SALT LAKE CITY – The Utah Division of Wildlife Resources is asking for the public’s feedback as it releases its proposed big game hunting permit numbers for 2024.

They area also seeking input on a variety of other proposals.

There are a few factors that impact deer populations in Utah such as weather and precipitation, predator balance, the quality and quantity of available habitat. Adult doe and fawn survival and production are also some factors to be considered.

DWR Big Game Coordinator Dax Mangus said harvesting buck deer does not drive deer populations.

“The most important factors that drive deer population numbers are the survival rates of doe deer (since bucks don’t have babies), fawn production and fawn survival after the winter,” he said. “The way we hunt buck deer in Utah doesn’t drive deer populations, but what happens with deer populations drives how we hunt buck deer.”

DWR specialists manage deer, elk and other wildlife using approved management plans to help maintain healthy wildlife populations across the state. The agencies biologists weigh additional factors and data in recommending hunting permit numbers for deer:

  • Buck-to-doe ratios established in the management plans for each area of the state (including the current estimates, three-year averages and overall trends). The buck-to-doe ratios are a good way to manage social preferences for hunting deer.
  • Current population estimates and demographics. (This data is collected through yearly surveys and classifications of deer herds.)
  • Data from GPS collars and body condition of the deer (measured during annual capture efforts), which helps estimate deer survival for the winter.
  • Hunter harvest rates from the prior hunting season (which can help with estimates for successful harvest in the upcoming year).
  • Habitat and environmental conditions across the state.

“Utah has 31 general-season deer hunting units that are managed for post-hunting season buck-to-doe ratios of 15-17 or 18-20 bucks per 100 does,” Mangus said. “The statewide average buck-to-doe ratio on public land, general-season deer hunting units was 21 bucks per 100 does after the 2023 hunting season. Good winter survival rates this year and high buck-to-doe ratios after last season puts us in a position where we can offer more buck deer hunting opportunities in 2024.” 

The DWR is proposing the following for general-season deer permits in the various areas of Utah:

  • Northern Utah: Proposing an increase of 150 permits (about a 1% increase from last year).
  • Central Utah: Proposing a decrease of 75 permits (a 1% decrease from last year).
  • Southern Utah: Proposing an increase of 5,375 permits (about a 44% increase from last year).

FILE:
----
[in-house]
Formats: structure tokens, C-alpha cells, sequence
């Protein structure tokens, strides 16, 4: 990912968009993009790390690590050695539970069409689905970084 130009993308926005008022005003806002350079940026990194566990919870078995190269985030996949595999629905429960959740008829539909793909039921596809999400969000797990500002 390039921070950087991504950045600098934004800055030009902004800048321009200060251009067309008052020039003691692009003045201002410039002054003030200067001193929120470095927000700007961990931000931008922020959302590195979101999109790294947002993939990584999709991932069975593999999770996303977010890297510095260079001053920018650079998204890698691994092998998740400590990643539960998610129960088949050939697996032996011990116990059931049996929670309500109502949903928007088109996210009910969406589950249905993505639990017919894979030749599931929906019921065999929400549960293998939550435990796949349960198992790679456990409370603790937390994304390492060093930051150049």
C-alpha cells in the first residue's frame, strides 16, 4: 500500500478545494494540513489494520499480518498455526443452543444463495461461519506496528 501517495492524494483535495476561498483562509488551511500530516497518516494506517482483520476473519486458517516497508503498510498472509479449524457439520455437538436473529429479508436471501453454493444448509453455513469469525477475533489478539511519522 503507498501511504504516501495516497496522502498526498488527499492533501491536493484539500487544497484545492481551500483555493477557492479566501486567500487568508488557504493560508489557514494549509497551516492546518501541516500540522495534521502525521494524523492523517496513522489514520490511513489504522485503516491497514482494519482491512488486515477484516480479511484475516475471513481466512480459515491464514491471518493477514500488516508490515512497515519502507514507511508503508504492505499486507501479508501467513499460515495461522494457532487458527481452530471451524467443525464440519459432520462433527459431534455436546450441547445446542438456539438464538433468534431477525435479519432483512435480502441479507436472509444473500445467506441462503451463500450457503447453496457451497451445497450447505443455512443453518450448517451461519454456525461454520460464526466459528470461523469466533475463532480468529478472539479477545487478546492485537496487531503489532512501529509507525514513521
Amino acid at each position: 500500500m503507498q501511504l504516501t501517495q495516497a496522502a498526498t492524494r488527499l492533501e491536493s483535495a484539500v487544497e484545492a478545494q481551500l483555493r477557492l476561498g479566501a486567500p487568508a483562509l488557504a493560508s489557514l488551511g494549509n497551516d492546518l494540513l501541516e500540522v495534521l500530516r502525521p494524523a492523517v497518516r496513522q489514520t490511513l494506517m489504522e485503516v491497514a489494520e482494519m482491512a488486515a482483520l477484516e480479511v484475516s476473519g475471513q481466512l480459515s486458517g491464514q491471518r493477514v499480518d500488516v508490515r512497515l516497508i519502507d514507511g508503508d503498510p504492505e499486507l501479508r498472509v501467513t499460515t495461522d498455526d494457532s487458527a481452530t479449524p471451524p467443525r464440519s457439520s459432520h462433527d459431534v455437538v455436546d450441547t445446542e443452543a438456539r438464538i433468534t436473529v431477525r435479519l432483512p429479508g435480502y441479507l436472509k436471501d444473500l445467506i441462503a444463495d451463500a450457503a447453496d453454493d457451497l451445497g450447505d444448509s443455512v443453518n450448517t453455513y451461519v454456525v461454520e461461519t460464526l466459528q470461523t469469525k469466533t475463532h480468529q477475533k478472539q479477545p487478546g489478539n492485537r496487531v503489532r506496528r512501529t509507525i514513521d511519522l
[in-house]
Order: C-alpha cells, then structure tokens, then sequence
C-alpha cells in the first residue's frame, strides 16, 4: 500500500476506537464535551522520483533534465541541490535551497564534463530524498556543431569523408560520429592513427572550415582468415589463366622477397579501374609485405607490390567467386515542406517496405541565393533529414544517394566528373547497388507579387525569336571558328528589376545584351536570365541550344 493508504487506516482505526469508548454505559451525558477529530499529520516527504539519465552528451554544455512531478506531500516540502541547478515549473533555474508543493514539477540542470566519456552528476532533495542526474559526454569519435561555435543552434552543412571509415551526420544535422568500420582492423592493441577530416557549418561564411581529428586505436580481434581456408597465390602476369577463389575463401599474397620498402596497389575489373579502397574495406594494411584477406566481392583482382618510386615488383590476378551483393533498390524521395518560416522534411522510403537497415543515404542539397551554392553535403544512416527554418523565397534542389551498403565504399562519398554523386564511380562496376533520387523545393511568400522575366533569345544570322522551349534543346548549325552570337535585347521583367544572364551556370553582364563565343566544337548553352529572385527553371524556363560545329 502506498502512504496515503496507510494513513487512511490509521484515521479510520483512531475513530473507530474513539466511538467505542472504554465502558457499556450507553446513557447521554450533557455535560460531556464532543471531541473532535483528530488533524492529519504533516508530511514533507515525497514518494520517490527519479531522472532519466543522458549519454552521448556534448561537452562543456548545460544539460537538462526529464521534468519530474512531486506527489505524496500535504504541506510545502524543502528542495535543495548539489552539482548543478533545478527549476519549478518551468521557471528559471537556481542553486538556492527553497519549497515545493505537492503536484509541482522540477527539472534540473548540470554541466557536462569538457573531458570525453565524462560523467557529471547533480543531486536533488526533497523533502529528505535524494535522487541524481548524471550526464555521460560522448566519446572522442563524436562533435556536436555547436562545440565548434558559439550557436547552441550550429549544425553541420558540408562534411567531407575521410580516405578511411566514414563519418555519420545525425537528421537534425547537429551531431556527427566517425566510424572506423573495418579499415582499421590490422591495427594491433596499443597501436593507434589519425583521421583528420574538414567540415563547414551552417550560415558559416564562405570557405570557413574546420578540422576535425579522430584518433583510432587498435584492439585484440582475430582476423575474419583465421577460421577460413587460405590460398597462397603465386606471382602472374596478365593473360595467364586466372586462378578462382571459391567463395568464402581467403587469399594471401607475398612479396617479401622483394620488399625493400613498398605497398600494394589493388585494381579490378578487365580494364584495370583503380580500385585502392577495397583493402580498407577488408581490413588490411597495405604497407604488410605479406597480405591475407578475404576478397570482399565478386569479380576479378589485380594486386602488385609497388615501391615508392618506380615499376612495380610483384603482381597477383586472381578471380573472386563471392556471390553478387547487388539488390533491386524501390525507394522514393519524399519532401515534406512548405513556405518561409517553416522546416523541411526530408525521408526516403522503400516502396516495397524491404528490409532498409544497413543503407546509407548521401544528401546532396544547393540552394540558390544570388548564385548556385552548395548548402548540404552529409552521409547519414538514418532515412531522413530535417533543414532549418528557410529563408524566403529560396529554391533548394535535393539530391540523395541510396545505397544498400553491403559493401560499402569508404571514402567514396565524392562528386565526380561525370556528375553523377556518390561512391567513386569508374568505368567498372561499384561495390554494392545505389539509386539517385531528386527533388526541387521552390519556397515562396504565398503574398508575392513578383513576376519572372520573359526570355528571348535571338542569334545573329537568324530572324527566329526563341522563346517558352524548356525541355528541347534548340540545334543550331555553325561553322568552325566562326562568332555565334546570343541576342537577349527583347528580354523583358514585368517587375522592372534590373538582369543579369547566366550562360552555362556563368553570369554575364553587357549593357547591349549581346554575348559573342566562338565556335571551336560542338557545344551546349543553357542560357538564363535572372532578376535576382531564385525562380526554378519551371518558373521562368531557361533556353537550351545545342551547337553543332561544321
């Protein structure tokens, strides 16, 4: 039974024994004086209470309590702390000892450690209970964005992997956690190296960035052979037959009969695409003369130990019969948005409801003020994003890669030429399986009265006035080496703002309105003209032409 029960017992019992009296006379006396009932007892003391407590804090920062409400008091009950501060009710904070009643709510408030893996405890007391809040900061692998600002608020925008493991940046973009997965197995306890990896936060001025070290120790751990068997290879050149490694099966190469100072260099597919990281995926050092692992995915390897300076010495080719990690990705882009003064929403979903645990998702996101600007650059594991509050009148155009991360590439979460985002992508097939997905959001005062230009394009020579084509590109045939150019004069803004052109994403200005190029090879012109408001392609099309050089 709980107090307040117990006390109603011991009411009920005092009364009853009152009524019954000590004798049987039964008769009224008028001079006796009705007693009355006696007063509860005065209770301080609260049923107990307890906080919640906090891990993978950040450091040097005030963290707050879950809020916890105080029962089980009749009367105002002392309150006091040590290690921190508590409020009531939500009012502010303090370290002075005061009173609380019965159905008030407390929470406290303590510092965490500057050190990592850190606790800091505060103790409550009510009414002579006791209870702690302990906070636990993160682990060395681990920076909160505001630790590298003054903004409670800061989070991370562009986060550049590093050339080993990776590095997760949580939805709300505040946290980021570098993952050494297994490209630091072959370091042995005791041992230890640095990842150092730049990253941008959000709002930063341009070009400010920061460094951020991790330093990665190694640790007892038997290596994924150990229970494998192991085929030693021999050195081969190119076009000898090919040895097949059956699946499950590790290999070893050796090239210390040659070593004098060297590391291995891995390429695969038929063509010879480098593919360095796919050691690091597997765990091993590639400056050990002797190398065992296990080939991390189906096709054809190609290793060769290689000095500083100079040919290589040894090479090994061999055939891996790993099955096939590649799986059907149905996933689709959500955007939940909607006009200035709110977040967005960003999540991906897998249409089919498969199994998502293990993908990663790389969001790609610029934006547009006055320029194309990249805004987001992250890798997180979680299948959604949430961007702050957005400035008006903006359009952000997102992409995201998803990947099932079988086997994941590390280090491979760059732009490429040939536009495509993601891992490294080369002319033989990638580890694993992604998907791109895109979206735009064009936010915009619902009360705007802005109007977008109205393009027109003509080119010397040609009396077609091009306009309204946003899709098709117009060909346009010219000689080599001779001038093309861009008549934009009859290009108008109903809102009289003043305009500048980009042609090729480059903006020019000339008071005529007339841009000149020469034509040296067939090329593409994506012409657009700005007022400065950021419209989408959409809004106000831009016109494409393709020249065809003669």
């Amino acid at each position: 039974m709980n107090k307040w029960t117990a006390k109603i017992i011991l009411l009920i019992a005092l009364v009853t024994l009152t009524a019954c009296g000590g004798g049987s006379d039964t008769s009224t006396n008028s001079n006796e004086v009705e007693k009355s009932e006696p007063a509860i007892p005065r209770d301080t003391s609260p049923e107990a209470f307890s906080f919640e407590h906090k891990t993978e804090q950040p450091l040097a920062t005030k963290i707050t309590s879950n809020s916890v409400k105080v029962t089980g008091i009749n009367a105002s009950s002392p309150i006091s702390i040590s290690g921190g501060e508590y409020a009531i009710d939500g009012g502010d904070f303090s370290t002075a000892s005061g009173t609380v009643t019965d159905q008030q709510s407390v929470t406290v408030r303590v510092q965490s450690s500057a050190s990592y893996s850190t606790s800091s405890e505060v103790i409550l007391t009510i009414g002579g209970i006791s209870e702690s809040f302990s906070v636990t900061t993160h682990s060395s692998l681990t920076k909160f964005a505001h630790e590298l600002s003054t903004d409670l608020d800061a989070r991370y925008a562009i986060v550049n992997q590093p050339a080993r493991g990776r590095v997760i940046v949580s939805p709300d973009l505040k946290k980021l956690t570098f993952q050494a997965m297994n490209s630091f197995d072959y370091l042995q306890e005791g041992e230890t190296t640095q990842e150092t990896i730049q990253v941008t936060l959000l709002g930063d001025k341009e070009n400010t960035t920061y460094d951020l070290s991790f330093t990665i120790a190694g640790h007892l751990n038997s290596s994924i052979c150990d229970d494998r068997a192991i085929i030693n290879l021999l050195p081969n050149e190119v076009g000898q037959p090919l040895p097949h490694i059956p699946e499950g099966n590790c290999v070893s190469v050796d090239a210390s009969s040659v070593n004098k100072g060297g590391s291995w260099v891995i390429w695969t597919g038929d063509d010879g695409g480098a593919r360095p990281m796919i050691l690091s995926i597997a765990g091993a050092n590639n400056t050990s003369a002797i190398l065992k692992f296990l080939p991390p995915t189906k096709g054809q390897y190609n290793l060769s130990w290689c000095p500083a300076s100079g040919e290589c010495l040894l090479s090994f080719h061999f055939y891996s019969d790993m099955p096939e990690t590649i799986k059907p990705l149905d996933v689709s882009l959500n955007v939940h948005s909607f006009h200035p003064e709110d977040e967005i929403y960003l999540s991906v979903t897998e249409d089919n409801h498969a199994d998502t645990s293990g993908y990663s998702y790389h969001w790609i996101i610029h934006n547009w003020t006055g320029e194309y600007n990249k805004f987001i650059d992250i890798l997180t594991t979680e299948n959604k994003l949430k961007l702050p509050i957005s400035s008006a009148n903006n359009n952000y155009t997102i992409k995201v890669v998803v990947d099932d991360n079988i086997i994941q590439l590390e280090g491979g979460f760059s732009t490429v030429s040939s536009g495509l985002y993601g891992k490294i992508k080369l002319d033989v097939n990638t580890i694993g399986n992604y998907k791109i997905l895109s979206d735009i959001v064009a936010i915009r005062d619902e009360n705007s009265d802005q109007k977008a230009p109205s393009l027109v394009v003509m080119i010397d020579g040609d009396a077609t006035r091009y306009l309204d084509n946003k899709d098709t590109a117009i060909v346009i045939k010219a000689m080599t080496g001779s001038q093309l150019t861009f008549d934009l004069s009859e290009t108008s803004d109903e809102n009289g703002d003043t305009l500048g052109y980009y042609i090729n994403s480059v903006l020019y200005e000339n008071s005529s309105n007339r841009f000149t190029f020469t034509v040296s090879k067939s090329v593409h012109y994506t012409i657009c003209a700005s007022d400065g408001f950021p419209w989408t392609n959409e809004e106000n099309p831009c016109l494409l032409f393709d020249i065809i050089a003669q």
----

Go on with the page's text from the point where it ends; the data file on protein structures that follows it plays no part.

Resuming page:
• Southeastern Utah: Proposing an increase of 400 permits (about a 3% increase from last year).
  • Northeastern Utah: Proposing an increase of 950 permits (about an 11% increase from last year)

Big Game biologists want to boost the total of 71,525 general-season deer hunting permits, which is a 6,800-permit increase from the previous year. 

“During our big game captures this last winter, we found that a majority of the deer throughout the state were healthy and in great condition with high body fat,” Mangus said. “Our animals with GPS collars are showing really high survival rates in both northern and southern Utah.”

He is anticipating excellent winter survival and is happy to see deer populations looking better after being hit hard by last year’s severe winter, especially in the northern parts of the state.

Deer populations in southern Utah are looking great with their third consecutive year of high fawn production and survival rates.

Elk permit recommendations

There are currently an estimated 80,600 elk in the state and ideally they like to have 80,000 elk roaming the state. Biologist would like to see a slight increase in public draw limited-entry bull elk permits and for the antlerless elk permits for the 2024 hunts. 

Big game permit recommendations 

The table below shows the permit recommendations for 2024, including those for the big game hunts, the once-in-a-lifetime hunts and the antlerless hunts:


2023 Permits

2024 Recommended Permits

General-season buck deer



Limited-entry deer



Antlerless deer



General-season any bull elk


  • · 15,000 for adults in the early general-season any bull elk hunt (for any legal weapon and  muzzleloader hunters). 
  • · Unlimited for youth
  • · Unlimited for archery hunters 
  • · Unlimited for the general-season any bull late hunt (sold over the counter)

General-season spike bull elk


15,000 (sold over the counter, with a cap of 4,500 multi-season permits)

Antlerless elk



Youth draw-only any bull /hunter’s choice elk



Limited-entry bull elk



Buck pronghorn



Doe pronghorn



Bull moose



Antlerless moose






Desert bighorn sheep



Rocky Mountain bighorn sheep



Rocky Mountain bighorn sheep ewe hunt 



Mountain goat



Antlerless permit recommendations

“Because reducing the number of female animals in a herd can reduce the overall population, all of Utah’s recommended doe deer hunts are designed to be very targeted to address localized areas of specific concern, conflicts, disease issues or public safety considerations,” Mangus said. “Currently, there are no doe deer hunts in Utah that are aimed at reducing the overall deer population on a hunting unit.”

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